Wednesday, November 02, 2005
For Taupe - answering a comment question
Do they celebrate Halloween in Japan?
It depends where you live.
Basically the answer is no.
Most Japanese people I meet have no idea what Halloween means and many don’t know the actual date. For some Halloween is a time, not a date, lasting the month of October and disappearing suddenly on November first. Many stores tend to overlap Halloween and Christmas decoration giving me holiday overload heart attacks. It is creepy seeing a witch on one side of the store and a giant Santa on the other.
I tell my students that Halloween is equivalent to the Japanese Obon belief, just that in Japan we calmly send the spirits back to the land of the dead by lighting incense and sprinkling salt. In the western world we try to scare the shit out of them.
If you live in Tokyo, Osaka, or one of the major cities I am sure you will find tons of Halloween celebrations and drunken bar parties very similar to how we do it, but you will not find trick-or-treating anywhere. Some schools do little Halloween decorating things but candy is almost never involve; that whole concept has not yet caught on here.
In my little 100,000 people town Halloween in pretty blaa. When I first arrived there was a group of bored JETs (Japanese English Teachers) who would hold a party every year and ride the trains in our area most of the night reminding the locals why they don’t like us foreigners very much. They would create a few laughs and a few sighs. Mostly they just had a good time.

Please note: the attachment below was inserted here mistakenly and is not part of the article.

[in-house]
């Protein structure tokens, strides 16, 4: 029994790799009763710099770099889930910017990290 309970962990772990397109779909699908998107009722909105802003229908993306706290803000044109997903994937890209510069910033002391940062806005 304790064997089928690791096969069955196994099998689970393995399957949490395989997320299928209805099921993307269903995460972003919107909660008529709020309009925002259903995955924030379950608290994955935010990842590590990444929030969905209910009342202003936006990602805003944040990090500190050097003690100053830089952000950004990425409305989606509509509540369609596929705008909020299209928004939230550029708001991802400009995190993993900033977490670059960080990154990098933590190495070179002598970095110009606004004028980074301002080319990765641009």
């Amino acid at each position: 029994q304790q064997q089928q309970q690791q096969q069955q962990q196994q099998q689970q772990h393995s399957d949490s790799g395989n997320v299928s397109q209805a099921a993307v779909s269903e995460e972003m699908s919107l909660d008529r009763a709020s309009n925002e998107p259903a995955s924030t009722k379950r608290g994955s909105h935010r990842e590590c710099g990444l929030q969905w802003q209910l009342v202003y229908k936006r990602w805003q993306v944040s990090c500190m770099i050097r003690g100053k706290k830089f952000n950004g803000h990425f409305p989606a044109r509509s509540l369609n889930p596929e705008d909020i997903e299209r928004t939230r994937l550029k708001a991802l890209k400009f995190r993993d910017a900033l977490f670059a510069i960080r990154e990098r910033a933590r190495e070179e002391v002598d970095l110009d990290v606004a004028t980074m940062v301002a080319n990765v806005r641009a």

Those people have mostly moved on and things are basically confined to one or two small bars, but not in my town. You have to head to Shizuoka city for the parties, about a 30 minute train ride away.
When I first came to Japan, about 5 and a half years ago now, there was maybe one restaurant with Halloween decorations and I cannot recall a single store that did anything. Now, it is EVERYWHERE! Many restaurants decorate, most stores do, and all the supermarkets put up displays. Seiyu has a pumpkin weighing contest and all of the toy sections have costumes for sale. Kids are stating to take to it but not in droves yet.
This year for the very first time there was a Halloween parade in my little town. It was put on by the ‘Friendship Society’, a group of people that I try to avoid, who try to organize foreigner relation things. I was warned that they could be a bit of an annoying trap if you are the type of person that cannot say no very well. Anyway, this year they had a fairly good turn out of people, young and old, foreign and Japanese, who dressed up in costumes ranging from simple to good, and they walked around the sidewalks signing Halloween songs I have never heard before. They were not carrying candy bags and no one was offering gifts.
They seemed to be enjoying themselves but the parade took all of about two minutes to pass you, and that was only because the light turned red at the cross walk. It will probably be bigger next year.
I got my little dose of Halloween and both Li and Ji thought they were all crazy.